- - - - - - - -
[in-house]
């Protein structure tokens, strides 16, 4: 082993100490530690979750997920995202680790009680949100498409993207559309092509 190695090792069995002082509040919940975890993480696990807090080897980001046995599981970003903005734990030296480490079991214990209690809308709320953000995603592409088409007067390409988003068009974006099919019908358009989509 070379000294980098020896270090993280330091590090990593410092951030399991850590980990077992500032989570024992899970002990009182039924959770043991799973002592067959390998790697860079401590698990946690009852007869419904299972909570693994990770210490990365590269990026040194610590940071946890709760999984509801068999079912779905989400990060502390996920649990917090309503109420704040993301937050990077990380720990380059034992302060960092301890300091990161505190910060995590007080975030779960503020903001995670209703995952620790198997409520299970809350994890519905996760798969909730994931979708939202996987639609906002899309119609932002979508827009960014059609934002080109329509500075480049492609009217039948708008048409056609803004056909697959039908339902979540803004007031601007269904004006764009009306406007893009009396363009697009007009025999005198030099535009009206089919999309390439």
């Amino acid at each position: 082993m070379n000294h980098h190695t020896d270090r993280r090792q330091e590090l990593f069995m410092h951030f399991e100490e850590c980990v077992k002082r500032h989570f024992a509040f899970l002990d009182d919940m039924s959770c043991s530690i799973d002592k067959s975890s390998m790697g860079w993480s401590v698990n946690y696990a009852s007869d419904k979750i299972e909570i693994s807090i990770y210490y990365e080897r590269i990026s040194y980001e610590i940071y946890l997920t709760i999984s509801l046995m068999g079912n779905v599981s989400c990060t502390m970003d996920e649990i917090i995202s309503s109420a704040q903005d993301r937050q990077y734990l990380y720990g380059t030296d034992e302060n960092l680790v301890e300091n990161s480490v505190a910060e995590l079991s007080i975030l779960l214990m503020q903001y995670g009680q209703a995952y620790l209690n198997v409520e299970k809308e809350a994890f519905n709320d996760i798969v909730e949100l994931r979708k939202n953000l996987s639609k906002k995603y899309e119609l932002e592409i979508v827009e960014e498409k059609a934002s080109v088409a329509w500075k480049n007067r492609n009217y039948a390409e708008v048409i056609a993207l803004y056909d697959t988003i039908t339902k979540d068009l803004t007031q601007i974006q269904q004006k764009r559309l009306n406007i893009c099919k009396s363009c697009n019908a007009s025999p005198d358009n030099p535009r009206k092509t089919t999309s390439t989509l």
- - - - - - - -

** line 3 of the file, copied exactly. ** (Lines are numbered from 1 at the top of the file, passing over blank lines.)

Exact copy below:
């Amino acid at each position: 082993m070379n000294h980098h190695t020896d270090r993280r090792q330091e590090l990593f069995m410092h951030f399991e100490e850590c980990v077992k002082r500032h989570f024992a509040f899970l002990d009182d919940m039924s959770c043991s530690i799973d002592k067959s975890s390998m790697g860079w993480s401590v698990n946690y696990a009852s007869d419904k979750i299972e909570i693994s807090i990770y210490y990365e080897r590269i990026s040194y980001e610590i940071y946890l997920t709760i999984s509801l046995m068999g079912n779905v599981s989400c990060t502390m970003d996920e649990i917090i995202s309503s109420a704040q903005d993301r937050q990077y734990l990380y720990g380059t030296d034992e302060n960092l680790v301890e300091n990161s480490v505190a910060e995590l079991s007080i975030l779960l214990m503020q903001y995670g009680q209703a995952y620790l209690n198997v409520e299970k809308e809350a994890f519905n709320d996760i798969v909730e949100l994931r979708k939202n953000l996987s639609k906002k995603y899309e119609l932002e592409i979508v827009e960014e498409k059609a934002s080109v088409a329509w500075k480049n007067r492609n009217y039948a390409e708008v048409i056609a993207l803004y056909d697959t988003i039908t339902k979540d068009l803004t007031q601007i974006q269904q004006k764009r559309l009306n406007i893009c099919k009396s363009c697009n019908a007009s025999p005198d358009n030099p535009r009206k092509t089919t999309s390439t989509l």